If show_display is set the address is displayed to the user. In any case, it is also sent to the computer with an Address response.


The message GetPublicKey can be used to get a bip-32 master public key from the trezor or to display it to the user. The field address_n gives the bip-32 path to the master key. The field ecdsa_curve_name can be used to get ed25519 or nist256p1 public keys.


Signing a transaction is a little bit complicated. The reason is that transactions can be several hundred kilobytes in size, but TREZOR has only 64 kilobytes memory. So it is the task of the computer to split the transactions in small pieces and send only those pieces that TREZOR requested. The general workflow is given below


The computer starts the transaction signing process by sending a SignTx message. From then on, the device drives all further communications by sending requests to the computer until it finally sends a TxRequest with request set to TXFINISHED. This final message should not be acknowledged by the computer.

The SignTx message contains only the meta data of the transaction that should be signed, i.e., the number of inputs and outputs, the coin name, the version number, and lock_time (only for pre-signed time locked transactions). If the device was not unlocked before, it will respond with the usual PinMatrixRequest and PasswordRequest messages to authenticate the user. See the corresponding sections above. It may also send a ButtonRequest at any time to indicate that the user should confirm a transaction output or the total fee.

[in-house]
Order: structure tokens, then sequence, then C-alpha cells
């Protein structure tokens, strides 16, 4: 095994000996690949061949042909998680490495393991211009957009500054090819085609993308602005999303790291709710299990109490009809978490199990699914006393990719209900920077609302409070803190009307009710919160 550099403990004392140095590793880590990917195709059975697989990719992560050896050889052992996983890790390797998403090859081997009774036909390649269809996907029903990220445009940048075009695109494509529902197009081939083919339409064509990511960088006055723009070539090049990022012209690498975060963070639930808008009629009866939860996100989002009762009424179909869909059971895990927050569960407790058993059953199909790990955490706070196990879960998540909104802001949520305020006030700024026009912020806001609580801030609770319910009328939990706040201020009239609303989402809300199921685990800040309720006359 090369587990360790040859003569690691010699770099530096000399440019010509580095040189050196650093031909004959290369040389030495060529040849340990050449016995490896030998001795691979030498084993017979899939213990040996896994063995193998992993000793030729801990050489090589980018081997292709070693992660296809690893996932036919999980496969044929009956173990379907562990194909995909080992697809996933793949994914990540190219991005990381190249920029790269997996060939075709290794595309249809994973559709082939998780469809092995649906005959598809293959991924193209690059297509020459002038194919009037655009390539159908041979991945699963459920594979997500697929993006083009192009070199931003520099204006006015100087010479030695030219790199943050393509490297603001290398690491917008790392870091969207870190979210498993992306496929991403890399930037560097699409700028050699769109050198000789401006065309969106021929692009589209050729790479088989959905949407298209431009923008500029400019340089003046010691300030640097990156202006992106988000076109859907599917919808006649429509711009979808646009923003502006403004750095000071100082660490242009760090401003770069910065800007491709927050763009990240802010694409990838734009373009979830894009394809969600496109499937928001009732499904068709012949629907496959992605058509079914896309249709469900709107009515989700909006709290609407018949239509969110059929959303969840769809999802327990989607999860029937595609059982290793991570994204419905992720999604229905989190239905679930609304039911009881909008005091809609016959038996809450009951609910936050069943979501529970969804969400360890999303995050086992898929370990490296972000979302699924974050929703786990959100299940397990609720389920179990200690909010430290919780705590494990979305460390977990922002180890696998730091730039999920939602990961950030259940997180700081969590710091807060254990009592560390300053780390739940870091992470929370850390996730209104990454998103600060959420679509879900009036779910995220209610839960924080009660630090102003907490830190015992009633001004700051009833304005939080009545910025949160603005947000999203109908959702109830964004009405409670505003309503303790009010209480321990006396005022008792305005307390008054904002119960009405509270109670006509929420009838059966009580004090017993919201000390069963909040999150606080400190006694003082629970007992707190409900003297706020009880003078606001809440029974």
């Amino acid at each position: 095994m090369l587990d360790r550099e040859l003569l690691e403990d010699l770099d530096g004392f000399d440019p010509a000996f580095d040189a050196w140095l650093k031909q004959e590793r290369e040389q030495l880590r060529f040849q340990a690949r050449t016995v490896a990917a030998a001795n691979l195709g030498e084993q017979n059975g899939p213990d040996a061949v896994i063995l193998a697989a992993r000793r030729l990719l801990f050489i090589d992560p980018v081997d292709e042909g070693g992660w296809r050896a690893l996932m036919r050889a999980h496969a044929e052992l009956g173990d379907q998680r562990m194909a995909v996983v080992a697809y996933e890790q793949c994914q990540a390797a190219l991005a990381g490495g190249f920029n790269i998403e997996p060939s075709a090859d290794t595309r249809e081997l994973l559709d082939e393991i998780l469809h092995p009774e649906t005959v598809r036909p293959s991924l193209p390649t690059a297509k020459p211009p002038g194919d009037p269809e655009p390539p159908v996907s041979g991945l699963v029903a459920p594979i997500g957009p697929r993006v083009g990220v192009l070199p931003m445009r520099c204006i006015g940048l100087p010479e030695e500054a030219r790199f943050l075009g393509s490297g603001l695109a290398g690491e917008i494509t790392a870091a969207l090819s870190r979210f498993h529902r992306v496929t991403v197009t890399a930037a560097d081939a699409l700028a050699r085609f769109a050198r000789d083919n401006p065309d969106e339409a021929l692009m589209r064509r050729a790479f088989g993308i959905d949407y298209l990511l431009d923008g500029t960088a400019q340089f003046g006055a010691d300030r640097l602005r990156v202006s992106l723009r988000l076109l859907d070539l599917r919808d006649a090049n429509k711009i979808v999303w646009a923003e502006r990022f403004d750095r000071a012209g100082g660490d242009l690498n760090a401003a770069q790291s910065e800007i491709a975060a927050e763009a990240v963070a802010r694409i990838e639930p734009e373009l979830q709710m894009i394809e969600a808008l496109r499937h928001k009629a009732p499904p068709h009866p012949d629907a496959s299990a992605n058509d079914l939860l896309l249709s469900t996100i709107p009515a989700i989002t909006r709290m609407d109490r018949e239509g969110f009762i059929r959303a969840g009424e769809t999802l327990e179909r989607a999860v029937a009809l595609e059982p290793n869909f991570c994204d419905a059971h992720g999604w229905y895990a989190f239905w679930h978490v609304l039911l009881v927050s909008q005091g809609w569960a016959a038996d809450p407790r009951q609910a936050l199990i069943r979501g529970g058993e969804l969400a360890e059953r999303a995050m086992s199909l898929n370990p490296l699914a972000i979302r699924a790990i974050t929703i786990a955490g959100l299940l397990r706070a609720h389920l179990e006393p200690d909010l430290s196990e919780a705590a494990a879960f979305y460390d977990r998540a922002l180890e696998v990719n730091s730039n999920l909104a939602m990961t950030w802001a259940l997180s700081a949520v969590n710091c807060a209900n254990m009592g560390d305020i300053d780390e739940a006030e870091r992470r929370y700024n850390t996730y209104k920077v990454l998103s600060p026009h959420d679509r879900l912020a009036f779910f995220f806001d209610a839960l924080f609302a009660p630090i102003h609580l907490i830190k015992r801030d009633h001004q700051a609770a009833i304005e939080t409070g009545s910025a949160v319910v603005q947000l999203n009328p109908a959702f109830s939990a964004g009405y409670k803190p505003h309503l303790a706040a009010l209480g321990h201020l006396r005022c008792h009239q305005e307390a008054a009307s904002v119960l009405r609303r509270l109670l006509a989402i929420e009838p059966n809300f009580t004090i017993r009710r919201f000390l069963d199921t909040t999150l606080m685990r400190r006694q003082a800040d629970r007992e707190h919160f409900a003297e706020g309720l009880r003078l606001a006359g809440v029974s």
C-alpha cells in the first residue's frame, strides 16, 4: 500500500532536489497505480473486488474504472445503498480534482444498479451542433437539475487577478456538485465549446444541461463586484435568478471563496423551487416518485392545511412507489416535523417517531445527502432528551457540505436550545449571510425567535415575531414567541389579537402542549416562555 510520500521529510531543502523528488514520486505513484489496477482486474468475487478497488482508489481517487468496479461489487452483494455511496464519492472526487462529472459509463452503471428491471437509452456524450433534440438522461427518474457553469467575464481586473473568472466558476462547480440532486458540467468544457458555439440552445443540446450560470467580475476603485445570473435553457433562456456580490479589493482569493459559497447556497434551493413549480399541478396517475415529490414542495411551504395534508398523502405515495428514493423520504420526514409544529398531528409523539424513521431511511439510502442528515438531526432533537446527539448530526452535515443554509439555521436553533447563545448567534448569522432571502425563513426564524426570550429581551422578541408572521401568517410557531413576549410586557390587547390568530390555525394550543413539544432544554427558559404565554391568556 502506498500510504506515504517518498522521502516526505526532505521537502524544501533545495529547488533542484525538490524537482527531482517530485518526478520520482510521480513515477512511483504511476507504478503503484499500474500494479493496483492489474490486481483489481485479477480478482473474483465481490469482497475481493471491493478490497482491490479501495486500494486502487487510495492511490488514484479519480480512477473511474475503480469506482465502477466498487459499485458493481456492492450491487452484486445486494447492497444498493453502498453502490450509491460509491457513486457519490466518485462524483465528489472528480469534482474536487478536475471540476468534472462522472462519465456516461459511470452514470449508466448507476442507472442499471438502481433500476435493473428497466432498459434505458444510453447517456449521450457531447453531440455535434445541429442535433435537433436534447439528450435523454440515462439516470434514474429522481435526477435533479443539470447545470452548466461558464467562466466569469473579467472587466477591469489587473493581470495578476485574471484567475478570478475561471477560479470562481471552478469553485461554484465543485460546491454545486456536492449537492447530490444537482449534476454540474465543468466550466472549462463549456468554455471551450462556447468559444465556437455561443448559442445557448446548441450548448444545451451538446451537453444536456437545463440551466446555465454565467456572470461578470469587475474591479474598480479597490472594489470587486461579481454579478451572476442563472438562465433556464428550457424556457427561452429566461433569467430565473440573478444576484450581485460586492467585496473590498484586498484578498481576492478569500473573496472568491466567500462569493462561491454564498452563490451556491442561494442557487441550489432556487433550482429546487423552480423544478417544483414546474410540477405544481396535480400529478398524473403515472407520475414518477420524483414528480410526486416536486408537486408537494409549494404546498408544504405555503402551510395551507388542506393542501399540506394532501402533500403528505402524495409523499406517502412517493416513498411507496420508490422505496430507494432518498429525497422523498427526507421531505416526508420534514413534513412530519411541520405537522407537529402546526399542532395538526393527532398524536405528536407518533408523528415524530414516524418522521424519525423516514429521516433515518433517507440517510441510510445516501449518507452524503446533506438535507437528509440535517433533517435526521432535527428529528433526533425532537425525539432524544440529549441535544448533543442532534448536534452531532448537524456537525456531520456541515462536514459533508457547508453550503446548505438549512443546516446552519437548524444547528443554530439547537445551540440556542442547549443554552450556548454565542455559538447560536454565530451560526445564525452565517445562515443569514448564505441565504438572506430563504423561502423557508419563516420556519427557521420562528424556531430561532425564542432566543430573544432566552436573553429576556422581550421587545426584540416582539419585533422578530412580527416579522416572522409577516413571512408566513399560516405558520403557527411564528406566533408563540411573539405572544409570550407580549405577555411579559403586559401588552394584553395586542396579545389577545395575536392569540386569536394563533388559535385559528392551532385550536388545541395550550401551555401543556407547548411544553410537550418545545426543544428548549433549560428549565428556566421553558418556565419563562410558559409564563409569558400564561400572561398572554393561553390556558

Then the main process begins and Trezor will respond with TxRequest messages, which should be answered by TxAck message. A TxRequest message has up to three parts.

  1. Parts of the signed transactions.
  2. A signature for one of the inputs.
  3. A request for one piece of the new transaction or a previous transaction.

If the field serialized.serialized_tx is set, it contains a chunk of the signed transaction in serialized format. The chunks are returned in the right order and just concatenating all returned chunks will result in the signed transaction.

If the field serialized.signature is set, it contains a signature for one of the inputs. The signatures are returned in the same order as they appear in the serialized transactions. I.e., the non-segwit signatures come before the segwit signatures, since the latter are part of the witness, which is serialized at the end. Apart from that, the signatures are returned in the order the inputs appear in the transaction. The signatures are not really needed, as they are already in the serialized transaction. They can be useful for combining multisig signatures without having to parse the transactions again.

If the field request equals TXFINISHED, this message contained the last chunk of the transaction. The signing is finished and the computer must not reply to this packet. In any other case, the device requested some piece of some transaction, which is specified by request and details. This request must be answered by a TxAck package containing the requested piece of data.